God, God-things and theology have been vitally essential for me as long as I remember. This heart cry—to know God and to make God known to others—began in my childhood and continues to compel my heart today.
I attended a small non-denominational Christian college associated with the Restoration Stone-Campbell churches in Nebraska. Here I met and married my best friend— an avid Arminian and me a recovering Calvinist. Together we argued our way through Scripture and theologies of both extremes to develop a richer view of God, and of God’s Word.
The strict, Reformed denomination in a small German community in Nebraska, where I was raised and subsequently confirmed, practiced infant baptism. In my late teens years I was excommunicated after following the baptismal mode of immersion practiced in the Early Church.
I knew at that precise moment—coming up from my watery grave— that God called me to serve only God, wholly committed to Christ and the universal church.
Together, my husband and I served the Lord in a variety of settings. Internationally—in Eastern Europe, in southern India, and in Haiti. We’ve served the local church in a variety of settings as well—from the metropolitan area of Denver to the agricultural village of Bethel, Missouri.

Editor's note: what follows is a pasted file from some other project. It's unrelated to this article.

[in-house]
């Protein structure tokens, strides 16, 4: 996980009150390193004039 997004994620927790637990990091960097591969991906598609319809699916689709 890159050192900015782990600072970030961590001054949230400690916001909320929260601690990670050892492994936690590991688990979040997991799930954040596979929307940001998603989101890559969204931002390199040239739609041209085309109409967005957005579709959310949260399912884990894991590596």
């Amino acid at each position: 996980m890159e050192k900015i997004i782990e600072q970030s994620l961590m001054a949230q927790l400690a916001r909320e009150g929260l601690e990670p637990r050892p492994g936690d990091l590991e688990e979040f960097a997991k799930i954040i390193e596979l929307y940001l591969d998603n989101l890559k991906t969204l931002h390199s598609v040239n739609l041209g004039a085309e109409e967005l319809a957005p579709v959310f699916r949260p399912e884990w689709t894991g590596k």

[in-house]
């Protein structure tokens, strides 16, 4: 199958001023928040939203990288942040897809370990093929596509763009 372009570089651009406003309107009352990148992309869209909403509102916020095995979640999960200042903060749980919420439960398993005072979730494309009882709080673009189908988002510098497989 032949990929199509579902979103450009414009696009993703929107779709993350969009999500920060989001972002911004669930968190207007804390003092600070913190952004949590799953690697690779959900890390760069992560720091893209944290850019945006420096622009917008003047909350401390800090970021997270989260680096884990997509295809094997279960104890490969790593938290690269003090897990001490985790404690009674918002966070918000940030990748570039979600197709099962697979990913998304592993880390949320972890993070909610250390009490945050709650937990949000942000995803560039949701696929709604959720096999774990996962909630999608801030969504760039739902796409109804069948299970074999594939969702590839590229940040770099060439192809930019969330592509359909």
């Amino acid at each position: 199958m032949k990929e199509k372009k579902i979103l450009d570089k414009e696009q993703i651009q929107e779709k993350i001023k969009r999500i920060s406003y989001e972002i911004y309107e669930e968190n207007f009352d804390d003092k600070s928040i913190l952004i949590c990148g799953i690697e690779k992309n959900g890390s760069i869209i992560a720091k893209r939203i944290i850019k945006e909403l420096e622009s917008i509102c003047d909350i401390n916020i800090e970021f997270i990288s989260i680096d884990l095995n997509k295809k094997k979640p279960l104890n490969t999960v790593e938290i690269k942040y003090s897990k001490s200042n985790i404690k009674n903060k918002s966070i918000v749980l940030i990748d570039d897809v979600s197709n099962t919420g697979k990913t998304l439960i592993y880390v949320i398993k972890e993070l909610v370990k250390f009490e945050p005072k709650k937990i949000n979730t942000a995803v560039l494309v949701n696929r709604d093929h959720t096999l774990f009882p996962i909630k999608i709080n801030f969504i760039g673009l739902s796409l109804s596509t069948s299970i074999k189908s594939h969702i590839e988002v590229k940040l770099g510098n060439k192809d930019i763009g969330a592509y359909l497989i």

And together we’ve accomplished some of our greatest work—that of educating and nurturing four young children to adulthood who follow faithfully after God’s call on their own lives.
About ten years ago I returned to college, this time at Central Christian College of the Bible in Moberly, Missouri, as an alternative student. In May, 2015, I completed a BA in Biblical Research with a concentration on the Biblical languages of Greek and Hebrew.
Most recently, in May, 2018, I finished an MANT from Johnson University. My graduate research project, titled “Mary, Mother May I?: Finding Hope for Restoration-Church Women in Mary’s Priestly Sacrifice Presented In Luke,” seeks to find a productive way to discuss the roles for men and women in the Body of Christ.
I’ve been blessed with many years of ministry and have noticed the same thing in each place—regardless of which setting: the ways we interpret or misinterpret the Scriptures will enhance or hamper our relationship with God and our relationship with others.